Hasbro (NASDAQ:HAS) Surprises With Q1 Sales

Full Report / April 25, 2024

Toy and entertainment company Hasbro (NASDAQ:HAS) announced better-than-expected results in Q1 CY2024, with revenue down 24.3% year on year to $757.3 million. It made a non-GAAP profit of $0.61 per share, improving from its profit of $0.01 per share in the same quarter last year.

Hasbro (HAS) Q1 CY2024 Highlights:

  • Revenue: $757.3 million vs analyst estimates of $740.9 million (2.2% beat)
  • EPS (non-GAAP): $0.61 vs analyst estimates of $0.28 (115% beat)
  • Gross Margin (GAAP): 65.2%, up from 52.4% in the same quarter last year
  • Free Cash Flow of $132 million, down 61.4% from the previous quarter
  • Market Capitalization: $9.05 billion

Credited with the creation of toys such as Mr. Potato Head and the Rubik’s Cube, Hasbro (NASDAQ:HAS) is a global entertainment company offering a diverse range of toys, games, and multimedia experiences for children and families.

Hasbro's journey began in 1923, established by the Hassenfeld brothers as a small textile remnant company that sold school supplies. The company's transition into toy manufacturing was driven by a vision to create products that sparked imagination and joy in children. Eventually, Hasbro evolved into one of the world's largest toy makers.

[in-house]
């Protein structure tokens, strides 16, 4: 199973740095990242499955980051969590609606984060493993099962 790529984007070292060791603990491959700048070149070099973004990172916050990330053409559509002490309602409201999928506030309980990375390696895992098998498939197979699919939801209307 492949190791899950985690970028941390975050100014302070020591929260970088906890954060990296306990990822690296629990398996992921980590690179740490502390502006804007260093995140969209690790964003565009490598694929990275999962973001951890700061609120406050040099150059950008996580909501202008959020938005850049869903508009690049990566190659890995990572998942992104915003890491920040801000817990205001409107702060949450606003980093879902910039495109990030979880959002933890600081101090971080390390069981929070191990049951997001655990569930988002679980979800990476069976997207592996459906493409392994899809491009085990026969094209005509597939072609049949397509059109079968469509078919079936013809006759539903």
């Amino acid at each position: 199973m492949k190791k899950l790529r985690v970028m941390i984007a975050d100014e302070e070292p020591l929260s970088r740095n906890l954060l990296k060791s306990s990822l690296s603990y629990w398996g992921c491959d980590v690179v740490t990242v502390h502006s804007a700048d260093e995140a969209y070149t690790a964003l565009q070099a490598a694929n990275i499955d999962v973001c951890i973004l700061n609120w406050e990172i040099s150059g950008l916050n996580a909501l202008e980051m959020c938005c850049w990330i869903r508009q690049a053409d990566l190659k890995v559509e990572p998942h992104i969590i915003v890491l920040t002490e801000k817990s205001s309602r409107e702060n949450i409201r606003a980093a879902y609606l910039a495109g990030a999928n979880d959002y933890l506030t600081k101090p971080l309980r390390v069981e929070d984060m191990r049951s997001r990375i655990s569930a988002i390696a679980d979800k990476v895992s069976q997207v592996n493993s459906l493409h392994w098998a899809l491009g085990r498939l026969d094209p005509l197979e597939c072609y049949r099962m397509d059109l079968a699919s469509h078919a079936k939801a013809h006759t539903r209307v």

Today, Hasbro provides an extensive portfolio of toys, board games, and digital gaming experiences that cater to a variety of ages and interests. The company offers everything from action figures and dolls to digital gaming platforms.

Hasbro generates revenue through product sales, licensing agreements, and digital gaming subscriptions. Its multifaceted business model includes partnerships with entertainment franchises, leveraging iconic characters and stories to create toys that complement various media. This synergy has created a unique value in the market, appealing to generations of consumers who cherish both nostalgia and modern media.

Toys and Electronics

The toys and electronics industry presents both opportunities and challenges for investors. Established companies often enjoy strong brand recognition and customer loyalty while smaller players can carve out a niche if they develop a viral, hit new product. The downside, however, is that success can be short-lived because the industry is very competitive: the barriers to entry for developing a new toy are low, which can lead to pricing pressures and reduced profit margins, and the rapid pace of technological advancements necessitates continuous product updates, increasing research and development costs, and shortening product life cycles for electronics companies. Furthermore, these players must navigate various regulatory requirements, especially regarding product safety, which can pose operational challenges and potential legal risks.